Filipino Veterans Honored More Than 70 Years After War

Author:
Publish date:
Filipino Veterans Honored More Than 70 Years After War Promo Image

The more than 200,000 Filipinos who served in the U.S. military during World War II are being honored with the presentation of the Congressional Gold Medal on Oct. 25.

Of the 260,000 Filipino troops who served during the war, more than 57,000 died, according to USA Today.

In 1941, President Franklin Roosevelt established the U.S. Army Forces of the Far East to encourage Filipinos to join the Army with the prospect of receiving full veterans' benefits.

However, President Harry Truman rescinded the commitment to provide veterans' benefits after the war.

Celestino Almeda, now 100-years-old, served during the war and has protested to gain recognition for the sacrifices Filipino soldiers made. Around 10 years ago, Almeda chained himself to the White House fence because he felt the U.S. government was not doing enough to provide for the veterans.

Image placeholder title

"Why was America turning their back away from the veterans?" Almeda said, recalling the motivation for the protest, according to USA Today.

Almeda will attend the medal ceremony and is scheduled to deliver remarks.

"This is not only my triumph to receive the medal, but the triumph of my colleagues who were with me, but unluckily some of them passed away," he added.

Almeda recalled his experience during the war in an interview with the Daily Inquirer.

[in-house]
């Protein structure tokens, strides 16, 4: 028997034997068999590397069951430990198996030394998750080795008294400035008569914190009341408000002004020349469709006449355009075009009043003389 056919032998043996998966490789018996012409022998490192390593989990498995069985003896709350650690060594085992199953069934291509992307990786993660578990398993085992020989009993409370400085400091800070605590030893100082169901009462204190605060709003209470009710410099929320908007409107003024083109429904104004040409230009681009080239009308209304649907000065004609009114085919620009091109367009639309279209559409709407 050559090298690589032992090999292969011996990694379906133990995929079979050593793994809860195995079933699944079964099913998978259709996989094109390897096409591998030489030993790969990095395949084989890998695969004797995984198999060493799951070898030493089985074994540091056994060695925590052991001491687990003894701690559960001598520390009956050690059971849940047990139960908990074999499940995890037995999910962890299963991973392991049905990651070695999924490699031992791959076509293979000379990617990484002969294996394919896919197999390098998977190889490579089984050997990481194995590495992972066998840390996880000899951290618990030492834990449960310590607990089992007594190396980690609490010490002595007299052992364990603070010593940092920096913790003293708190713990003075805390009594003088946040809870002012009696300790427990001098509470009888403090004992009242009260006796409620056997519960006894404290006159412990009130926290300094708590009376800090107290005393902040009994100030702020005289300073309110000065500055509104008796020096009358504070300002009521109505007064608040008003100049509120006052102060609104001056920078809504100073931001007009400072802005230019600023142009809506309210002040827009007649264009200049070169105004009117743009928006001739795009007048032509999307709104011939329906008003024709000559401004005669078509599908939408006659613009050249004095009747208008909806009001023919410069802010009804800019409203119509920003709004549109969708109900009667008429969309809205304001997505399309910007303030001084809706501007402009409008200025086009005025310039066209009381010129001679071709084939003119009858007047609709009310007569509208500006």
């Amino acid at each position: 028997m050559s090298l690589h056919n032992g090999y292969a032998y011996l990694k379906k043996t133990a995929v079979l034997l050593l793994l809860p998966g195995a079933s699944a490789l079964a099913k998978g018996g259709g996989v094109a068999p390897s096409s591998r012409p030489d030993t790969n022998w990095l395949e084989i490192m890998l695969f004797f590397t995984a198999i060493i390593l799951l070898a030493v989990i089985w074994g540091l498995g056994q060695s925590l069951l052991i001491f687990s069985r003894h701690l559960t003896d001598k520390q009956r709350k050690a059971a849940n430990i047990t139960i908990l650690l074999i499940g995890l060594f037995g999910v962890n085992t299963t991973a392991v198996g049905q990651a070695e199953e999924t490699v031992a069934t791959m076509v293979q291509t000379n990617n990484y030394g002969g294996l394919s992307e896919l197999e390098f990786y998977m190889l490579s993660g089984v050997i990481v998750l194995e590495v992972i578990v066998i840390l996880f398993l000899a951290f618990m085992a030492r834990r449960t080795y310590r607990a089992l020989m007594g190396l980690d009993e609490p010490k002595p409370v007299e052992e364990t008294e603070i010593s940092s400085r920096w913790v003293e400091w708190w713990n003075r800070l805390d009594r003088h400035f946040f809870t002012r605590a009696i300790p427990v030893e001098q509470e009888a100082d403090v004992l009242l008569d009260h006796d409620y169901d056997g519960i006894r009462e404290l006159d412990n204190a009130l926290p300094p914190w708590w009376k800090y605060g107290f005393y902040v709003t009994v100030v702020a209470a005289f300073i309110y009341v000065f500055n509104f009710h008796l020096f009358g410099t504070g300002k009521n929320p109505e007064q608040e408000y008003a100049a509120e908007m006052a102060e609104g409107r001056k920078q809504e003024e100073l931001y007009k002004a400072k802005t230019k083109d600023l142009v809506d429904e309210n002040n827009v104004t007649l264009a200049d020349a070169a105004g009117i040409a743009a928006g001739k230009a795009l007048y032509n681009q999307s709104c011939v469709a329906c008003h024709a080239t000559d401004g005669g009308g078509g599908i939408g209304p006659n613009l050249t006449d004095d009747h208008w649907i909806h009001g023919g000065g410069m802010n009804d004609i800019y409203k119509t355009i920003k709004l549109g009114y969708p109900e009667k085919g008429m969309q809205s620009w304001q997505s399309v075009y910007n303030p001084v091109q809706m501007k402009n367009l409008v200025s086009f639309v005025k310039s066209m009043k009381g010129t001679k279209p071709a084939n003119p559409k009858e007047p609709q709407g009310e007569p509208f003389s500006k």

Image placeholder title

“On December 8, 1941, the Japanese bombed Manila,“ he told the Inquirer. “When the war broke out, I was a teacher at Arellano High School. But the city was in total chaos, and eventually I joined the guerilla unit.”

The guerrillas, supported by U.S. forces, fought Japanese troops.

Almeda went on to explain how he has written a number of letters to the U.S. Department of Veterans Affairs since 2000 asking for recognition for his service.

"In every letter of denial that I received, the U.S. Department of Veterans insisted that there's no written document about my military service," added Almeda. "I told them 'Look, everything was in verbal at the time. No one would sign a piece of paper while you were in the battleground.'"

The Filipino Veterans Recognition and Education Project was set up in 2014 and advocated for legislation awarding the Congressional Gold Medal to the veterans. President Barack Obama signed the measure into law in December 2016.

"It was historical," said Antonio Taguba, chairman of the project and a retired U.S. Army major general. "It was a phenomenal achievement, not just for our group, but for our entire country and also for the Philippines."

However, Almeda and many of his surviving colleagues continue to be denied full veterans' benefits. In 2009, a provision signed into law by Obama agreed to a one-time payout to Filipino veterans of $15,000 for U.S. citizens and $9,000 for non-U.S. citizens.

Sources: USA Today, Daily Inquirer / Featured image: Mike Wright via Official U.S. Navy Page/Flickr / Embedded Images: Justin P. Nesbitt via NavSource Naval History, Chuck Kennedy/Executive Office of the President of the United States via Wikimedia Commons

Popular Video